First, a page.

While the volcano continues to spew lava on the ground and toxic gases into the air — the latter appears to be making people squeamish about traveling to all of Hawaii.
In case you’ve already booked a trip to Hawaii that you want to cancel, you may want to think twice about that decision.
As Hawaii.com has said in response to these developments, “There’s a misconception that the Big Island and Hawaii as a whole is dangerous to visit due to recent volcanic activity. As a result, many local businesses that depend on travelers to the island are suffering unnecessary economic loss. The truth is majority of the island, including the airports and resort areas, are unaffected and could use your support.”
Not Canceling Your Trip to Hawaii
Unless you bought travel insurance, you might lose money if you cancel airline tickets that are specifically nonrefundable.
Even with travel insurance, you typically have to provide documentation of a reasonable cause for canceling a trip — it usually has to be illness, bereavement, work conflicts or even jury duty.
Although you could probably find a psychiatrist to write a letter declaring that you have a phobia about the volcanic situation, that might only get you a credit rather than a full refund of airfare or other travel tickets.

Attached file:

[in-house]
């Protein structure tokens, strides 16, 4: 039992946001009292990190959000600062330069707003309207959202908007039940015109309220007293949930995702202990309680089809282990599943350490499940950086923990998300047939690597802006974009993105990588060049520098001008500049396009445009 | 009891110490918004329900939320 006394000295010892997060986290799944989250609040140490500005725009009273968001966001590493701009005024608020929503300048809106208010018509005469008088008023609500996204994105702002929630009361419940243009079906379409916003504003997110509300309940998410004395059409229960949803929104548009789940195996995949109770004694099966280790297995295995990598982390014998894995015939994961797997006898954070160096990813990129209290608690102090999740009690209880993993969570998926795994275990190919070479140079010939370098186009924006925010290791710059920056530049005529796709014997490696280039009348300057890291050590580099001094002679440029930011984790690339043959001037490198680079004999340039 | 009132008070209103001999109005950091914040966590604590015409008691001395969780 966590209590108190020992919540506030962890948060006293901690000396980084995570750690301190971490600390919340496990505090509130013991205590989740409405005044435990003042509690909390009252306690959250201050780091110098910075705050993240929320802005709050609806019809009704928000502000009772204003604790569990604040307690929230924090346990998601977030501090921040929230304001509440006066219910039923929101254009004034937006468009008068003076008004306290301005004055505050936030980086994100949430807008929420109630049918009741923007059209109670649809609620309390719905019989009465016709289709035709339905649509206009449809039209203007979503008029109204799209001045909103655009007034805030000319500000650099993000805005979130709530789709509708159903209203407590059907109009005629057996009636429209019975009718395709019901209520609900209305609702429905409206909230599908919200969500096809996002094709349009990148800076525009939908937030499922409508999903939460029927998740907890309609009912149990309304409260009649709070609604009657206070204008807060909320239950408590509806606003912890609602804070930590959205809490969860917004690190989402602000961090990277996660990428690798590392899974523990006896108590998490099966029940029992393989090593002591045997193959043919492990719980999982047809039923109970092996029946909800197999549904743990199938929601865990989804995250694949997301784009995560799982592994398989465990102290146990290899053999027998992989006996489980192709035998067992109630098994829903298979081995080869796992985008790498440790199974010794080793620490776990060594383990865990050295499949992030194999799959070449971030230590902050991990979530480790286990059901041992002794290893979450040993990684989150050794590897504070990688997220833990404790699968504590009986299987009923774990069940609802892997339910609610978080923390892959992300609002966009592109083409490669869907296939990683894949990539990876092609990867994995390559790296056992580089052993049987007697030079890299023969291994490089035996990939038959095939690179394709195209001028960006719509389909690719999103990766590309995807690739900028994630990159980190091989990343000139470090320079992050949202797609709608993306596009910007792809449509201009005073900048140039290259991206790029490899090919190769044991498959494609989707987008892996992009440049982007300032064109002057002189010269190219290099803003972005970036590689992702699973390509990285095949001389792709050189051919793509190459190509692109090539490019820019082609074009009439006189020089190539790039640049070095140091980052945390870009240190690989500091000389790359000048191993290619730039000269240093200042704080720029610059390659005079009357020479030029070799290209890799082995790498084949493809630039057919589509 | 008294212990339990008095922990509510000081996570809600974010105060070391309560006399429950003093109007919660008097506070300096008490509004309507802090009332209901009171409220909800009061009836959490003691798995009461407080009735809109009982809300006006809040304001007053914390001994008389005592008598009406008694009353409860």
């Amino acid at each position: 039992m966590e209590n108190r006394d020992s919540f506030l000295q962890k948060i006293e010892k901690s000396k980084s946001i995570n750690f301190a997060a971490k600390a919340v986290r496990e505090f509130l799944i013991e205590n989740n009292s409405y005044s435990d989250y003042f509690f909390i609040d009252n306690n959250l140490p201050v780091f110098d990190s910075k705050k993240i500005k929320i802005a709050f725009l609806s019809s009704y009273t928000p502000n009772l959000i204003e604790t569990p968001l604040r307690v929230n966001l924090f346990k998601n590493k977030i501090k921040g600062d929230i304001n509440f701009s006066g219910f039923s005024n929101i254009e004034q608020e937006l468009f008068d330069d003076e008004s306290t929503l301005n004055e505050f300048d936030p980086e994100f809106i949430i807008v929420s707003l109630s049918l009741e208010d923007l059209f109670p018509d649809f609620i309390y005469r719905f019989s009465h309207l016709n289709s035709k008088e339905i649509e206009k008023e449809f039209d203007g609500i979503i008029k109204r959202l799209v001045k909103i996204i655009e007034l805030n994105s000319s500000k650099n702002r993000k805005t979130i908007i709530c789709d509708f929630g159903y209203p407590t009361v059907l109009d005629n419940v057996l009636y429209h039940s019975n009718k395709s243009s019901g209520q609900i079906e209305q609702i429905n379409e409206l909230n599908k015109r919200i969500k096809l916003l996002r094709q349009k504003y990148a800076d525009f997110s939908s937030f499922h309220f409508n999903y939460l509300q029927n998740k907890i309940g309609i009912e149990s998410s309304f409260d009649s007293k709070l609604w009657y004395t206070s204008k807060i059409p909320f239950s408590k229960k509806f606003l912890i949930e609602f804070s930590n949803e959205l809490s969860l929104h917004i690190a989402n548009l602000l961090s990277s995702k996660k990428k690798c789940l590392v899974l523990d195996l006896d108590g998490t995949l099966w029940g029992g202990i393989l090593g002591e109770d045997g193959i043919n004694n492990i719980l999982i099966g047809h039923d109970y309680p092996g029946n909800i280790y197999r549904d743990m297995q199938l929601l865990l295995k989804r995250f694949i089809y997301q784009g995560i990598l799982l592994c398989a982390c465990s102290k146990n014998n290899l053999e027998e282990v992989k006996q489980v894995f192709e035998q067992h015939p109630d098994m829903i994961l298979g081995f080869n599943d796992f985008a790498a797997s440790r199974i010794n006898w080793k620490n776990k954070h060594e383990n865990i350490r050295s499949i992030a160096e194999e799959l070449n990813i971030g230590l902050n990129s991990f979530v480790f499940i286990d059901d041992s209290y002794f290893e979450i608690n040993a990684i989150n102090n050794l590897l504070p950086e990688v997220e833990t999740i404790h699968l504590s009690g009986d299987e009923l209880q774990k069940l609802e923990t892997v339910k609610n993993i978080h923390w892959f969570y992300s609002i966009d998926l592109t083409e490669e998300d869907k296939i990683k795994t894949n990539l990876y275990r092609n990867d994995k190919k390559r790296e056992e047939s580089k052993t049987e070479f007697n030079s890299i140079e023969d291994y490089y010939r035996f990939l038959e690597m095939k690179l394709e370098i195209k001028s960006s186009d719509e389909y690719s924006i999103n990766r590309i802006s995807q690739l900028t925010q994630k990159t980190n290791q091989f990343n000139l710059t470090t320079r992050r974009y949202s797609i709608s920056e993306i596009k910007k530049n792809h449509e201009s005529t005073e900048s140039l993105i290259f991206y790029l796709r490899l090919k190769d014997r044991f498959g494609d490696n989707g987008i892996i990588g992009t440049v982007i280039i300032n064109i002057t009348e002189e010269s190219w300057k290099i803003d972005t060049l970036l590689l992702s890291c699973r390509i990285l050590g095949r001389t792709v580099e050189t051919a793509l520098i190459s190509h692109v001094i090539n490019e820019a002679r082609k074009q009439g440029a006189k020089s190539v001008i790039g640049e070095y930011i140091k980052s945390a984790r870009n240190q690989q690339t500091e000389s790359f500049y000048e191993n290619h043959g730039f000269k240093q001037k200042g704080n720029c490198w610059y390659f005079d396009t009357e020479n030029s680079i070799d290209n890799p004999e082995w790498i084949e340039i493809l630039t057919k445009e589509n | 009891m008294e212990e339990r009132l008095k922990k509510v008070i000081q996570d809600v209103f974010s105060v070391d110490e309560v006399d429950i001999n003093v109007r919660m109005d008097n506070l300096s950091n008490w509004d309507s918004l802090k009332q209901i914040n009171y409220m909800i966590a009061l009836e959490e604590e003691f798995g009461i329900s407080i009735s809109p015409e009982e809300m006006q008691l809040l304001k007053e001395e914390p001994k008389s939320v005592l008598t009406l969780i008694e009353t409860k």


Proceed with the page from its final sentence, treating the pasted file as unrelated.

When You Can Cancel
If you just bought the ticket, you do have 24 hours to cancel, according to U.S. Department of Transportation rules.
Those who booked their flight through an aggregator travel site like Orbitz or Expedia will want to consult the company about their policies for cancellations — including whether they want you to go through the airlines, hotels, and car rental companies to try to cancel.
Airlines tend to follow what travel insurance providers do with respect to cancellations and refunds.
Hotels and car rental companies might refund your deposit of you cancel more than 48 hours ahead of time, but this varies — so don’t assume you’ll get your money back.
If all else fails, consider this a lesson to buy travel insurance the next time you book any kind of trip.
Since demand for trips to Hawaii has fallen precipitously this summer, local tourism entities have had to lower their prices considerably.
You might be able to save money on a trip to Hawaii even if you book at the last minute — although the fares depend on how much demand there is from your point of origin.
The New Normal?
Although Hawaii’s volcanic activity has a lot of attention right now, it’s not as unusual as you might think.
Apparently, about 20 volcanoes actively erupt on any giving day, according to Janine Krippner, a volcanologist and postdoctoral researcher at Concord University. Like she told MarketWatch, this is normal — this is what our planet does.”
Readers, does the volcanic situation in Hawaii concern you — enough to make you change plans to travel there (if you had them)? What kinds of experiences have you had with canceling or rescheduling travel bookings?
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